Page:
Text: Luke 7:1-17
Event(s): The centurion’s servant is healed; Jesus raises the widow’s son from the dead
Luke 7:2 “a centurion’s servant was sick” In reading the parallel account of this event in Matthew, we learn this servant was paralyzed.
Luke 7:4 “the one for whom He should do this was deserving” Jesus didn’t heal because people were deserving; His grace extended far above that. Many times, this is our same approach in prayer and we don’t even realize it. We hesitate to pray big, bold prayers because we don’t think we deserve the answer we’re looking for. Or we throw the prayer out there, but restrain ourselves from hoping too big so that we don’t get disappointed. No judging; we’ve all done it. But when we start to feel that way, let us realize that our focus is more on us and our shortcomings than on who He is and His goodness.
Luke 7:7 “but say the word, and my servant will be healed” as a Roman centurion, this man knew how delegated authority worked because he new that if he ever commanded one of his soldiers, his word carried with it the weight and strength of the entire Roman empire. For him to give a command to one of his soldiers was as if the Emperor were to give the command himself. And if a soldier were to disobey him, it would be as if he was disobeying Caesar. So in seeing Jesus, he knew that Jesus’ authority was God’s authority and therefore, Jesus’ word was God’s Word. So if Jesus said a word, that word carried with it the weight and strength of the entire Kingdom of Heaven and God Himself. Now, consider that because of Jesus’ death, burial and resurrection – to those of us who believe – that same authority has been delegated. Mind blowing.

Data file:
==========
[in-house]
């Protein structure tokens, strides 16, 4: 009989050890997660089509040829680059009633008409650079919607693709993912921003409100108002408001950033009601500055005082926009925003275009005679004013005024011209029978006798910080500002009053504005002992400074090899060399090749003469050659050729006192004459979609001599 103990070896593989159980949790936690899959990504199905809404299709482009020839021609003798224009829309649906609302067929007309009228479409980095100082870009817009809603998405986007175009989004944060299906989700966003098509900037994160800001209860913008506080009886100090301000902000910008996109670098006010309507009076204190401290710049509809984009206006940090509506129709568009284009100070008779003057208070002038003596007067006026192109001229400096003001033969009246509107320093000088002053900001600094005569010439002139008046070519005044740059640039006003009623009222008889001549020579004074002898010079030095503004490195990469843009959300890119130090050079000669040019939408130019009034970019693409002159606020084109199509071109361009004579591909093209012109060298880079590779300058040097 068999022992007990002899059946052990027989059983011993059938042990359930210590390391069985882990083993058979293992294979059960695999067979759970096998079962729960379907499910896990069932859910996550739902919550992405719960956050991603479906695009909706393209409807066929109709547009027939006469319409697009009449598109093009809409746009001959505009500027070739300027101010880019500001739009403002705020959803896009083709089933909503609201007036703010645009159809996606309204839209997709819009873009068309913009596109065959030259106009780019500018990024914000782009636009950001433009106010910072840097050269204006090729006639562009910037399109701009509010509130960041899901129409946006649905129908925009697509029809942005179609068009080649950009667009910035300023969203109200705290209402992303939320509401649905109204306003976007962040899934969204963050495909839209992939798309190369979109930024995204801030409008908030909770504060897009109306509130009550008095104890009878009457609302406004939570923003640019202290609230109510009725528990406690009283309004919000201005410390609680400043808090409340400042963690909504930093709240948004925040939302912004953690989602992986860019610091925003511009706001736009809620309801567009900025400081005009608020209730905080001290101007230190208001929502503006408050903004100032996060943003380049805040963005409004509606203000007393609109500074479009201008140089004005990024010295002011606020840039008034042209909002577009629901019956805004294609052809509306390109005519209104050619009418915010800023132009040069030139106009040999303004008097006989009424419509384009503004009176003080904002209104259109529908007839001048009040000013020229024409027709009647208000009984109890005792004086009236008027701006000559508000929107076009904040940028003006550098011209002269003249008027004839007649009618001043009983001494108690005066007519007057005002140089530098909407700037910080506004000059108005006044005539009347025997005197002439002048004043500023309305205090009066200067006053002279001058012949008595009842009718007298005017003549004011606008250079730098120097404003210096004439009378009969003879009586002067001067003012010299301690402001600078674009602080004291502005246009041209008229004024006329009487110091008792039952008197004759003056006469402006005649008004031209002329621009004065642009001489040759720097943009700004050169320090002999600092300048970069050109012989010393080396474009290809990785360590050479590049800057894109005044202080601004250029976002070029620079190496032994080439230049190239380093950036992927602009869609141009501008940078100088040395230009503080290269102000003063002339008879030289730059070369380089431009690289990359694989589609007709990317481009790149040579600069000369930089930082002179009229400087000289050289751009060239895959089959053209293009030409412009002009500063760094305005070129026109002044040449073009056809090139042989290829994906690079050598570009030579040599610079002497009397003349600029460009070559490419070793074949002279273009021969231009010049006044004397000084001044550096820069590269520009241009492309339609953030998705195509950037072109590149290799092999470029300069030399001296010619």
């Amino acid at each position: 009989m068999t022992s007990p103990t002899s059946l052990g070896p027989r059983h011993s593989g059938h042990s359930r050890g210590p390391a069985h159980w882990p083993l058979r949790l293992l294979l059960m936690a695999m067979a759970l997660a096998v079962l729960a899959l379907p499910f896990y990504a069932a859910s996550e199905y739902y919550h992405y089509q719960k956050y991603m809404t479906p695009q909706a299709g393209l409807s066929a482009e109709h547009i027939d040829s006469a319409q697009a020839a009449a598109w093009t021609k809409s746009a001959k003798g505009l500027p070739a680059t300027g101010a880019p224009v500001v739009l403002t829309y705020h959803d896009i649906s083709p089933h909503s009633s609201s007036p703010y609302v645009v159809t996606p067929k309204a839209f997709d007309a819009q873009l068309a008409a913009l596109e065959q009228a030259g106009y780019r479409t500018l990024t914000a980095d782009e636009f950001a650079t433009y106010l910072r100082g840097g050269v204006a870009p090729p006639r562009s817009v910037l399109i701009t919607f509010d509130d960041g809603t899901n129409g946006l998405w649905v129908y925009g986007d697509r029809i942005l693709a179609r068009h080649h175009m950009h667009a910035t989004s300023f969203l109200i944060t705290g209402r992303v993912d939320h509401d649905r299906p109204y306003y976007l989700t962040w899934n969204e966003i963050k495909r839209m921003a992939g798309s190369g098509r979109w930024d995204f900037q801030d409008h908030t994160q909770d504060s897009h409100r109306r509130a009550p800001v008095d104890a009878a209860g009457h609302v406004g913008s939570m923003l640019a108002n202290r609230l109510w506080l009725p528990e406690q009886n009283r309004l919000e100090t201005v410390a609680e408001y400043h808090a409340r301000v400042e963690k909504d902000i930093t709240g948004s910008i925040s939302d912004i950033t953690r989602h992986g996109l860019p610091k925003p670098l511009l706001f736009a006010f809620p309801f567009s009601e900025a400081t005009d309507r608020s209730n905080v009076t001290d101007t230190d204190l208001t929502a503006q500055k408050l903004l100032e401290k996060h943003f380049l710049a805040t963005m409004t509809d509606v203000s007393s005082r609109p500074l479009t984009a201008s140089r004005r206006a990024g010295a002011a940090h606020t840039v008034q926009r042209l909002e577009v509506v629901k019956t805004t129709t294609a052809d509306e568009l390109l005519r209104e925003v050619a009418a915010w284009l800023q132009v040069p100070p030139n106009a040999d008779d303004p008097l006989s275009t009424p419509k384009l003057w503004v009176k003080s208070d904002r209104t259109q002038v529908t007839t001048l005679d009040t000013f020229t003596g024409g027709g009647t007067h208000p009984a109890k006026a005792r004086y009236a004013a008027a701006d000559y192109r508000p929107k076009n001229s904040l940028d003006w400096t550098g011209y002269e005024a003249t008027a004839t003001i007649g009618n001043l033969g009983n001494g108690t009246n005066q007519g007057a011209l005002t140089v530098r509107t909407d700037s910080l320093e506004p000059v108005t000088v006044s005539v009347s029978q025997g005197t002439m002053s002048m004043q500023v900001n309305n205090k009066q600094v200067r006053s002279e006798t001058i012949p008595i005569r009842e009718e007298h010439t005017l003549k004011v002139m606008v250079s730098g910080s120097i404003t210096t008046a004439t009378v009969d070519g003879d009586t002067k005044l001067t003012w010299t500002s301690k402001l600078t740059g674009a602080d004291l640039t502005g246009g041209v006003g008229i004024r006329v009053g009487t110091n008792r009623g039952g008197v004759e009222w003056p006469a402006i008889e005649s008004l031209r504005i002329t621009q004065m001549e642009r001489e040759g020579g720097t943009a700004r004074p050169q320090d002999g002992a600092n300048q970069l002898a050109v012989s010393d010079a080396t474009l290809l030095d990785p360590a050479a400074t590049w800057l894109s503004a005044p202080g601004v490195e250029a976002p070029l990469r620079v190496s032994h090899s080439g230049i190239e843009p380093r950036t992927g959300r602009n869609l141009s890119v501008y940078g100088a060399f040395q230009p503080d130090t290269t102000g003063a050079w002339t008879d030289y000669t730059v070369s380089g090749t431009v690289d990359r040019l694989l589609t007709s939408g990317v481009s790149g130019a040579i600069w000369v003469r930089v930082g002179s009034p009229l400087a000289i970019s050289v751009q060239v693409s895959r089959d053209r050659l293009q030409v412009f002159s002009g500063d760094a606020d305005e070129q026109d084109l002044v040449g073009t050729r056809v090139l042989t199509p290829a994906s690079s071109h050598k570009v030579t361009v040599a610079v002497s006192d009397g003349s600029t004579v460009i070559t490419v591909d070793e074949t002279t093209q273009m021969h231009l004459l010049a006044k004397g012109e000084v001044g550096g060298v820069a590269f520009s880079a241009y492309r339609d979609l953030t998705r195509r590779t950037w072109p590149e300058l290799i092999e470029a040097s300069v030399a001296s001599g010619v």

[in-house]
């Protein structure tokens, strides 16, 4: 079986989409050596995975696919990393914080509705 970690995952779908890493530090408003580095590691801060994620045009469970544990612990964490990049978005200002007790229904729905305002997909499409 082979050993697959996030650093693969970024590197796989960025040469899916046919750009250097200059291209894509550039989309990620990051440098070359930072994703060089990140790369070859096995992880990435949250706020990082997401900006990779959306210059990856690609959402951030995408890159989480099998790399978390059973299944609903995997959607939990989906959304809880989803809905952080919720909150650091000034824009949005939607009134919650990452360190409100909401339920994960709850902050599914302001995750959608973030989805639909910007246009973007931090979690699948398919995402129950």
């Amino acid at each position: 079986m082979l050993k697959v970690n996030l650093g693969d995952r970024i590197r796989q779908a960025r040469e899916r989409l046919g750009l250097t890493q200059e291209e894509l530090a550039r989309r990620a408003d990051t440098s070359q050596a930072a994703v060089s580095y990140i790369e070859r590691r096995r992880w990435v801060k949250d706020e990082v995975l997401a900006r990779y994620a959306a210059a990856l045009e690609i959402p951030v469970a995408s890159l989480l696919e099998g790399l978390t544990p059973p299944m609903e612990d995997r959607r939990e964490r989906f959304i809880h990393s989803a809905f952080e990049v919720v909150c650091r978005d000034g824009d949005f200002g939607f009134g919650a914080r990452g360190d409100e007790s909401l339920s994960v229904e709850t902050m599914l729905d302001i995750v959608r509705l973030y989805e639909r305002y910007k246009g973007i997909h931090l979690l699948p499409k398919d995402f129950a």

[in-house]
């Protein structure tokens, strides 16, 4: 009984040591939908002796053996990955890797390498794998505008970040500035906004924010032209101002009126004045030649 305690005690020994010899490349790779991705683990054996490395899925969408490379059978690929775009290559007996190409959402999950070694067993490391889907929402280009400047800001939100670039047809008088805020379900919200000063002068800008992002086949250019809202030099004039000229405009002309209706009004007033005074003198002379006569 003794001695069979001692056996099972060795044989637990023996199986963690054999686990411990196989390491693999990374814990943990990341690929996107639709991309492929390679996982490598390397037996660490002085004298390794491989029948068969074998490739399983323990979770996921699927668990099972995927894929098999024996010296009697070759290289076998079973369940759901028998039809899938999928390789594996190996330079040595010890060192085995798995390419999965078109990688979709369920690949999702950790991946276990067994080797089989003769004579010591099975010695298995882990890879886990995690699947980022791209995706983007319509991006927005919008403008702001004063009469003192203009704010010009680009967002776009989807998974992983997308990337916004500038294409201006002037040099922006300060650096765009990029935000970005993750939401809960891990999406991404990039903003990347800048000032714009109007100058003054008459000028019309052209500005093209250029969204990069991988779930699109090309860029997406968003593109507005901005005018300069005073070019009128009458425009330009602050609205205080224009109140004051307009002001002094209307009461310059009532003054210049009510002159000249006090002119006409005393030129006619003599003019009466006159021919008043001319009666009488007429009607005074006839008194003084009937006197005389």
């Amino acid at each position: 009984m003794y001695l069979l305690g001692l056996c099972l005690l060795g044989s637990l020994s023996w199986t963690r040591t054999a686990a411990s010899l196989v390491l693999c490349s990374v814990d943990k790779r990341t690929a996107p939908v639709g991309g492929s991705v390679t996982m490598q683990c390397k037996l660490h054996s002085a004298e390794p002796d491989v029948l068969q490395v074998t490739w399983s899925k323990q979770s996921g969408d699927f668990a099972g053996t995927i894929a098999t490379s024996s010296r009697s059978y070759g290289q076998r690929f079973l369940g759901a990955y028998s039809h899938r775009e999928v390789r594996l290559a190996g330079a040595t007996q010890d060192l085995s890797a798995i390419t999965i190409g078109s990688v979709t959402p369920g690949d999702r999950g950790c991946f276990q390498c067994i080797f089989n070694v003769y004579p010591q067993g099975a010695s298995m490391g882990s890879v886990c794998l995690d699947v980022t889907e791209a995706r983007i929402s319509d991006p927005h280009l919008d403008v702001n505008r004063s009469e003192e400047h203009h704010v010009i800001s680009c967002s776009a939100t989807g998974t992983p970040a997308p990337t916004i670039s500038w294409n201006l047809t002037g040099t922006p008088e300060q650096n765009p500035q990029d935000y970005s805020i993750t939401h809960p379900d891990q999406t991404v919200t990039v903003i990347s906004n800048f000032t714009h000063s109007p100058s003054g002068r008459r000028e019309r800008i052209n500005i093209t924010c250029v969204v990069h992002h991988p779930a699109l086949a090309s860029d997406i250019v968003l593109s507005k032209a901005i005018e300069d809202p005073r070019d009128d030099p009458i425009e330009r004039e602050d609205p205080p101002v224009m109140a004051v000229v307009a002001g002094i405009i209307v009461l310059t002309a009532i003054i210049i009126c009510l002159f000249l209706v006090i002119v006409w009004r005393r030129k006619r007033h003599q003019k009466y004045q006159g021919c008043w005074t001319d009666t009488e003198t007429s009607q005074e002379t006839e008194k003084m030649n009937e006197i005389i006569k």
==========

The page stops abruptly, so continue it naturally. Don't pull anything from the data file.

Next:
Luke 7:14 In studying the Gospels chronologically, we learn this was actually the first account of Jesus raising someone from the dead.
Today’s Takeaway: How confidently do we walk in the authority that has been delegated to us? Authority, or the Greek word, exousia, refers to the right to use power, to take action, to issue commands, and to respond in obedience. Authority is proximity-centric; meaning we grow more in our authority the closer we are in relationship with God. With the great commission came authority, or exousia (Matthew 28:18-20). With the indwelling of the Holy Spirit came power, or dunamis (Acts 1:7-8). Both come by relationship. Let us stir up our desire to grow in this more.
Authority comes in the commission, power comes in the encounter. -Bill Johnson
Additional (optional) reading: The parallel passage of the centurion’s servant being healed can be found in Matthew 8:5-13. Luke is the only Gospel that records the raising of the widow’s son from the dead.